Custom Attributes

We can create custom attributes for private usage or to be published in a library for others. The following steps are the definitive procedure for creating custom attributes:


  1. The custom attribute class should be derived from System.Attribute
  2. The Attribute name should  suffixed by "Attribute".
  3. Set the probable targets with the AttributeUsage attribute.
  4. Implement the class constructor and write-accessible properties.

The first step in building a custom attribute is to create a new class FunWith with Attribute suffix that derives from the System.Attribute class. Then define the class constructor and write an accessible property as Company subsequently.

  1. [AttributeUsage(AttributeTargets.Class)]  
  2. public class FunwithAttribute : Attribute  
  3. {  
  4.       public FunwithAttribute(string s)  
  5.       {  
  6.           this.Company = s;   
  7.       }  
  8.       public string Company { getset; }   
  9. }  
It is now time to apply a custom attribute class on another class. So we are creating another class test which has a FunWith attribute annotation in which we are passing the company name information.
  1. [Funwith("HCL Technology")]  
  2. public class test  
  3. {  
  4.       public test(string name, string country)  
  5.       {  
  6.            this.EmpName = name;  
  7.            this.Country = country;     
  8.       }  
  9.       public string FullDetails()  
  10.       {  
  11.            string str = EmpName + "-" + Country;  
  12.            return str;  
  13.       }   
  14.       private string EmpName;  
  15.       private string Country;  
  16. }  
  17. class Program  
  18. {  
  19.       static void Main(string[] args)  
  20.       {  
  21.            test obj = new test("Vidya Vrat","India");  
  22.            Console.WriteLine("Result:{0}",obj.FullDetails());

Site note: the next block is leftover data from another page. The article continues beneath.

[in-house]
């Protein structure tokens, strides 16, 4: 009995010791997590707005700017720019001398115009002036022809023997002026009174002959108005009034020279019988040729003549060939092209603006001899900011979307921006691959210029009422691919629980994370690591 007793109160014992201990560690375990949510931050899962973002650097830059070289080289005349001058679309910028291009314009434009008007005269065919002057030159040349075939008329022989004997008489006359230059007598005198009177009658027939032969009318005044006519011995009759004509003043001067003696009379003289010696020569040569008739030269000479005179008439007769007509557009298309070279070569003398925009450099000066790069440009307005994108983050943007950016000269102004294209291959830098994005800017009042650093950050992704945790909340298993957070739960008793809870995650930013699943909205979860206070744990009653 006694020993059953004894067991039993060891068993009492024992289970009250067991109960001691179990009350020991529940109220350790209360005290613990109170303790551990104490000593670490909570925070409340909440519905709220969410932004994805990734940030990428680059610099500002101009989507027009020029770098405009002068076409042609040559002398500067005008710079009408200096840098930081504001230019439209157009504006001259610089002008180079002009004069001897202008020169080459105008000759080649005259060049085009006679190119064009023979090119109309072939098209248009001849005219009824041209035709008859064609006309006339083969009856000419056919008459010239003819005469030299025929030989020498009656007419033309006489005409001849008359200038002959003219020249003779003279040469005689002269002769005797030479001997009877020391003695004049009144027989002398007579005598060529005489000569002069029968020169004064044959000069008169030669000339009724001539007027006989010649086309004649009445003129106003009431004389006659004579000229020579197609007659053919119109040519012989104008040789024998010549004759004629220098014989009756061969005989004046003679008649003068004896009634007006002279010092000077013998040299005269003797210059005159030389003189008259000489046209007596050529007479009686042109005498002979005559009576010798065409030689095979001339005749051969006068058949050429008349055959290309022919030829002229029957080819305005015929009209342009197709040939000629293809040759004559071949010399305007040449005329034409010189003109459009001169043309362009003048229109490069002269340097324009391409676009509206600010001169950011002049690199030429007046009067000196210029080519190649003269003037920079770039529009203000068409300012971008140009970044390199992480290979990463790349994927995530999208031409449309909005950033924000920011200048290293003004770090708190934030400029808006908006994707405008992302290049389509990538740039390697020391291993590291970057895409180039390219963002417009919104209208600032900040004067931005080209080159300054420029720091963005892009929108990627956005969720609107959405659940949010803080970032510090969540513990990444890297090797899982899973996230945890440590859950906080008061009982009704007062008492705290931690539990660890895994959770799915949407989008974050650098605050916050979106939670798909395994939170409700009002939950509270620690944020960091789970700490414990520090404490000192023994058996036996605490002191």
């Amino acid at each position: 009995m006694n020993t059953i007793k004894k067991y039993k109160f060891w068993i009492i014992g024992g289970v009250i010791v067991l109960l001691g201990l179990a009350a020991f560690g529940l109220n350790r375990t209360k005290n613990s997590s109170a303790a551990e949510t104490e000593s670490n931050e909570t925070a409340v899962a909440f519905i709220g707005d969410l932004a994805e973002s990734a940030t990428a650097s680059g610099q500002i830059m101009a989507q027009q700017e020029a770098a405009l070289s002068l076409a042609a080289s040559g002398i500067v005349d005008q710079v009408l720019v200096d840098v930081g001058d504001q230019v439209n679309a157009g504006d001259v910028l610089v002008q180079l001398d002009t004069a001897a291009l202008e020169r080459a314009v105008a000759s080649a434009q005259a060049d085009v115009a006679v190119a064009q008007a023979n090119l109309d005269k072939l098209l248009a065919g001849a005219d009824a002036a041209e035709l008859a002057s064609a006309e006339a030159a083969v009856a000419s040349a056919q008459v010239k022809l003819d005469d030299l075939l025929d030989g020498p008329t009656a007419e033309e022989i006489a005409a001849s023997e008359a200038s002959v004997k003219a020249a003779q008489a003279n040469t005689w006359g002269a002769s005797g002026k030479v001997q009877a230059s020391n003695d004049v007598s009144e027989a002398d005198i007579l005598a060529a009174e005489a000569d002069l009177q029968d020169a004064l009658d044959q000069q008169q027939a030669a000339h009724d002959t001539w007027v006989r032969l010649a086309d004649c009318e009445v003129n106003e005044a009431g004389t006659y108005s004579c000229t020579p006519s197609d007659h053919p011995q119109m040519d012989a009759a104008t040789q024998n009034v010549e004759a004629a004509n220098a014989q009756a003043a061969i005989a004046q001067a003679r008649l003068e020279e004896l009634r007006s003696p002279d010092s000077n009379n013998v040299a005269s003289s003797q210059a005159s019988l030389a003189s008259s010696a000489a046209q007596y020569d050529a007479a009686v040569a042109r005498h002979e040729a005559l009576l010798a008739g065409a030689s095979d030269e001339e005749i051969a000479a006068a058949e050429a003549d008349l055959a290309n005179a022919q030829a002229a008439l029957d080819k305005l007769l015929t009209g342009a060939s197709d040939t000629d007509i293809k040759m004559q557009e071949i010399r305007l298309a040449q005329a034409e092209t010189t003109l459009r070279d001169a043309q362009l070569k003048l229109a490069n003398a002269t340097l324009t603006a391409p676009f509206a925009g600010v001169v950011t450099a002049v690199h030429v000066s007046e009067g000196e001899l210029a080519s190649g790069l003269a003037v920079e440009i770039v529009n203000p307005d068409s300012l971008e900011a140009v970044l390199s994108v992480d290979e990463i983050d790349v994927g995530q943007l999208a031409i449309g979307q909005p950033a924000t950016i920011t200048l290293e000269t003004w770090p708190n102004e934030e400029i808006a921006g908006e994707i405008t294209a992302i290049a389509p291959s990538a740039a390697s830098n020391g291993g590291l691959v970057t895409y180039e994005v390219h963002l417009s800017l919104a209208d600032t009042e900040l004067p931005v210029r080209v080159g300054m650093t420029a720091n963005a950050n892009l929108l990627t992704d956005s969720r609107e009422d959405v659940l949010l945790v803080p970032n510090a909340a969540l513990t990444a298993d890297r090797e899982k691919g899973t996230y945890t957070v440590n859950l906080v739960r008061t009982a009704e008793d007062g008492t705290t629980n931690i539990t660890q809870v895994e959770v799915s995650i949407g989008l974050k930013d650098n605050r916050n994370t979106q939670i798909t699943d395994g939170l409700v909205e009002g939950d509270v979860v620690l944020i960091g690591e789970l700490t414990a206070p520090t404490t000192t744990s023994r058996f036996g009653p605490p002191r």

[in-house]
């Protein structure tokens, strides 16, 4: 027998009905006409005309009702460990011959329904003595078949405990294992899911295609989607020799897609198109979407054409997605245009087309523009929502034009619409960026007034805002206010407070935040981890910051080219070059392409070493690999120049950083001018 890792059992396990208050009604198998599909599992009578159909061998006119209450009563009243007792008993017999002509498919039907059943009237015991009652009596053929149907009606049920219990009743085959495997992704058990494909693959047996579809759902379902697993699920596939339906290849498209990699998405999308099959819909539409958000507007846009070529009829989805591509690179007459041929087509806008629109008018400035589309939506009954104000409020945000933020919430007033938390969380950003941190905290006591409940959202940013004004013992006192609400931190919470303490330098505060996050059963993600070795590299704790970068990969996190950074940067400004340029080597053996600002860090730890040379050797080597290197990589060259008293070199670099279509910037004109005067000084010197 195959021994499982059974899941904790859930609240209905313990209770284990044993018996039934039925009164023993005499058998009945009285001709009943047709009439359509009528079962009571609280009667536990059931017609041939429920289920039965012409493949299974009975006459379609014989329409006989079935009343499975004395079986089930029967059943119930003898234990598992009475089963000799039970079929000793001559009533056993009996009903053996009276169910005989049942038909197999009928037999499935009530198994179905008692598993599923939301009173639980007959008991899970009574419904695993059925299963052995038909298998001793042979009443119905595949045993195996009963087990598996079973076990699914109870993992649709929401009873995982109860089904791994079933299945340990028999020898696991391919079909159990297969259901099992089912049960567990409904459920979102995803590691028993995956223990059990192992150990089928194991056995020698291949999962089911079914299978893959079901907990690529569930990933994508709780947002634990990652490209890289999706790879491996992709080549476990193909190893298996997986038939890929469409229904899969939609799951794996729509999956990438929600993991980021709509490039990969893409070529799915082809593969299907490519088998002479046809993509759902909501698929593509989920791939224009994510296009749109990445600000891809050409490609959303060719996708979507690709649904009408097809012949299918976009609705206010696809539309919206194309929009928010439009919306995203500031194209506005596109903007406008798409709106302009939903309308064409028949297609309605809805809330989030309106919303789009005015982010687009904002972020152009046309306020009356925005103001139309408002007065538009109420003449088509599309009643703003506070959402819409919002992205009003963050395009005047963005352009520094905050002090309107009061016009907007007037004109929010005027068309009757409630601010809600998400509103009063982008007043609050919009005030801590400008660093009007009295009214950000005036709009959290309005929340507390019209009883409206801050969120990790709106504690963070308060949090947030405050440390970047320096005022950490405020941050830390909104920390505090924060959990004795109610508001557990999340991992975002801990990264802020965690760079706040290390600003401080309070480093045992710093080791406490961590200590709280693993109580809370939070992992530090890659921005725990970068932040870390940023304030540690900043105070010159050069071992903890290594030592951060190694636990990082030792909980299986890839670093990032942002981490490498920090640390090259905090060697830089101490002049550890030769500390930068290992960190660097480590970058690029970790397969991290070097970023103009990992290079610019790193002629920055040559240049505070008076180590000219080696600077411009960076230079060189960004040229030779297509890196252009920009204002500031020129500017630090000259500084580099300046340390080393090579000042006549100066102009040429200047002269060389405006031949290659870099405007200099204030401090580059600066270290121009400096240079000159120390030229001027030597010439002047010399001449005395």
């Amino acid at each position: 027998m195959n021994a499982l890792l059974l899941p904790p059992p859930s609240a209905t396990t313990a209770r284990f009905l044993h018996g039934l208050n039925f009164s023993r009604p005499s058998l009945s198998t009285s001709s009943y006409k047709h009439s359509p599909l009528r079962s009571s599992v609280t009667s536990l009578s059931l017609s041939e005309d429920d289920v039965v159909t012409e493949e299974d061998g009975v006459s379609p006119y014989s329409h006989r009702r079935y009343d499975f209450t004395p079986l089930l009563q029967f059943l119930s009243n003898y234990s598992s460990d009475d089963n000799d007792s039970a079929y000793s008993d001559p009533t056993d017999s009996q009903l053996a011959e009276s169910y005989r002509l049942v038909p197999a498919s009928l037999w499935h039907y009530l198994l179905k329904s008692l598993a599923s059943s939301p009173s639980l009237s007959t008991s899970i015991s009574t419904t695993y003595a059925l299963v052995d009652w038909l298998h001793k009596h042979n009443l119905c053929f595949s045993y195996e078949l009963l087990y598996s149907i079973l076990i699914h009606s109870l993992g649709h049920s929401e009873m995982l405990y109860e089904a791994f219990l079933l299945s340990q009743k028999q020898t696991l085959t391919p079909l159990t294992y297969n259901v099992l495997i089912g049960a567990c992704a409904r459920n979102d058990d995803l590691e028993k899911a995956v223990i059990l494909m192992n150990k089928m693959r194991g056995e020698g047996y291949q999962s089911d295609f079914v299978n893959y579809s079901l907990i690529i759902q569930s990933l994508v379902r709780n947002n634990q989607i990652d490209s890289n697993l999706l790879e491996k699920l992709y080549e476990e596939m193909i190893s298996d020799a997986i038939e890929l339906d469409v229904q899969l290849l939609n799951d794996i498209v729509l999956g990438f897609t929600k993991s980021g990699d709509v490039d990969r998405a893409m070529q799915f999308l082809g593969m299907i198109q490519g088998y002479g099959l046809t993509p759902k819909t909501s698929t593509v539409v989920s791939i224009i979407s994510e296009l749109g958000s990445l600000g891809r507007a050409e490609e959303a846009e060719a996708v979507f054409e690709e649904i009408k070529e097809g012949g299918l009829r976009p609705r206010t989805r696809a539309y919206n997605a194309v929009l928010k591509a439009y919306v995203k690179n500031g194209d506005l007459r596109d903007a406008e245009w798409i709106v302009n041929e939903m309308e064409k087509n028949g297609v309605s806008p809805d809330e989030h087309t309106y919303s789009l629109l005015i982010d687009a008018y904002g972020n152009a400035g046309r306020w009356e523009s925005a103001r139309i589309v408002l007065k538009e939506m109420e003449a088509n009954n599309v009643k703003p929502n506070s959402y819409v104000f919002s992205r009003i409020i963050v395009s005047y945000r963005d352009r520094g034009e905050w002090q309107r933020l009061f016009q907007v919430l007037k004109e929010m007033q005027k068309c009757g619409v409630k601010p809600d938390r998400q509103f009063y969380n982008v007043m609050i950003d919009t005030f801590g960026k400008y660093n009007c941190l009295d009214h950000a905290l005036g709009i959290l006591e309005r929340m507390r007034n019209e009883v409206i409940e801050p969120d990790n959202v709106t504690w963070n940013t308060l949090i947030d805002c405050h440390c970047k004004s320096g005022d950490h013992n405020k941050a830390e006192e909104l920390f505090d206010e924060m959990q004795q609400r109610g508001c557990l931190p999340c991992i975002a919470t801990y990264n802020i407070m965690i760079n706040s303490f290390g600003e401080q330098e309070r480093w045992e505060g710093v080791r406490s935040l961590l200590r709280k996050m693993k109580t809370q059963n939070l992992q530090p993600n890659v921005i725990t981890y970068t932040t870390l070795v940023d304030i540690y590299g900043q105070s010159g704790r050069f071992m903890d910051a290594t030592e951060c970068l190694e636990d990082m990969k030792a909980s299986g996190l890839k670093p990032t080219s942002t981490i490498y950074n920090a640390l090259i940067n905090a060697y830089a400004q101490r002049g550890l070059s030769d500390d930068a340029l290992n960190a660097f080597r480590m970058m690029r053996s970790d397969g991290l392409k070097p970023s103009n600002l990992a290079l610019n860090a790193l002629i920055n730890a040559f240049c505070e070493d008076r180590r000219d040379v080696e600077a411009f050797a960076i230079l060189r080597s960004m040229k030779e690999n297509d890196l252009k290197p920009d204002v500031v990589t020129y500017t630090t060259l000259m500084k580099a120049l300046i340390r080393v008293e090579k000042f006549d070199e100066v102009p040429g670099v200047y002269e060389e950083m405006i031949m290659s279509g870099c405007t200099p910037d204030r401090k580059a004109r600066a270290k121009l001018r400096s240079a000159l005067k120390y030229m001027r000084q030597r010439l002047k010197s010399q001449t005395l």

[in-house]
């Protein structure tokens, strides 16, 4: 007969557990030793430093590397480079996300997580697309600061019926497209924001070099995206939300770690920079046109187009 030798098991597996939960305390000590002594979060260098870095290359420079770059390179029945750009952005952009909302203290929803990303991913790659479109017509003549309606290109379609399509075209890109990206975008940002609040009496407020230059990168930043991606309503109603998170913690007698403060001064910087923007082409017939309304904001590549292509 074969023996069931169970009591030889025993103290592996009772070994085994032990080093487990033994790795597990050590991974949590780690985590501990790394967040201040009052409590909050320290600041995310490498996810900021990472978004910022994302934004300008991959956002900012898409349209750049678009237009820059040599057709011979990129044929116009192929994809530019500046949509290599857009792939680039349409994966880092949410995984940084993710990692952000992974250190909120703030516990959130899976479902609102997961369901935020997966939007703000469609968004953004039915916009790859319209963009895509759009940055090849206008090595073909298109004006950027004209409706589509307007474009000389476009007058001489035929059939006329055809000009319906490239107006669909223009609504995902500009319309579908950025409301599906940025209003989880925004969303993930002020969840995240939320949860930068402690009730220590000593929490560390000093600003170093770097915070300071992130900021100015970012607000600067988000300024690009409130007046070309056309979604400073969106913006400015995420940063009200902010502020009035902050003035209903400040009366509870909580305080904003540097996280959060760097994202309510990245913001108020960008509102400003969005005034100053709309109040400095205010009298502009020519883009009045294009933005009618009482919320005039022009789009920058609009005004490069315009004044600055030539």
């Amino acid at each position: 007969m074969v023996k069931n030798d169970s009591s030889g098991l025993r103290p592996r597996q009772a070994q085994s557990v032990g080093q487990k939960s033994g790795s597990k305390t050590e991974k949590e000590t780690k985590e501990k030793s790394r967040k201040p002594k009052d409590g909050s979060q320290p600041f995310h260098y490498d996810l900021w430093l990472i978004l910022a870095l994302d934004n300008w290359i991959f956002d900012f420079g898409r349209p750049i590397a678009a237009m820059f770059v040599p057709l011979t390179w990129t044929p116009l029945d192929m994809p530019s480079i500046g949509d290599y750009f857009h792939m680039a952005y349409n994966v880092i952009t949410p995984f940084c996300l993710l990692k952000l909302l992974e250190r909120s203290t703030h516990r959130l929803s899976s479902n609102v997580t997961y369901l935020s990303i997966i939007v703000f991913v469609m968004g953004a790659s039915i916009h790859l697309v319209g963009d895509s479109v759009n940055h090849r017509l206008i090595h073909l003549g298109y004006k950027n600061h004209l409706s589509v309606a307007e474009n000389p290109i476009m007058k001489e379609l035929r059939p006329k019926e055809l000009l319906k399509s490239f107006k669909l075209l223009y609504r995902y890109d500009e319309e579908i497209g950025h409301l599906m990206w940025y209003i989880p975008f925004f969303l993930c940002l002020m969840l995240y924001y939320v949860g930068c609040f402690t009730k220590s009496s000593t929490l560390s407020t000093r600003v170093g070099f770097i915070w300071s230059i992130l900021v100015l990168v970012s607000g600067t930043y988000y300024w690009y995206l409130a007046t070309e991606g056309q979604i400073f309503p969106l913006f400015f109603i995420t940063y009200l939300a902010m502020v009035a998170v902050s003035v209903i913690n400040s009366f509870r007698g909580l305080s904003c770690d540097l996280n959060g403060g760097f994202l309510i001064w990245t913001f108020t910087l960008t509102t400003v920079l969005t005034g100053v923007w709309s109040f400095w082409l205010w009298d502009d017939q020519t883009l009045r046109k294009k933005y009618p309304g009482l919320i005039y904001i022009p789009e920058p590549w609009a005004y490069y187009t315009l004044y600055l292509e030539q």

23.            Console.ReadKey();    
  24.        }  
  25. }  
After compiling this program, it yields the following output.


Result: Vidya Vrat - India

Well, as you can notice, the custom attribute does not impose any impact on the final output. But we can reveal the annotation that occurs by attributes at the metadata level using ildasm.exe as in the following;


Custom defined attributes are sometimes valuable simply as information. However, the real power lies in associating with an attribute. You can read custom attributes with reflection using Attribute.GetCustomAttribute and Type.

The following code accesses the custom attribute values at runtime using reflection. Here, we are storing the custom attribute members in an array of object types, then looping through it to get the property value.
  1. static void Main(string[] args)  
  2. {  
  3.        MemberInfo info = typeof(test);  
  4.        object[] attrib = info.GetCustomAttributes(typeof(FunwithAttribute), false);  
  5.        foreach (Object attribute in attrib)  
  6.        {  
  7.              FunwithAttribute a = (FunwithAttribute)attribute;  
  8.              Console.WriteLine("Company: {0}", a.Company);                  
  9.         }  
  10. }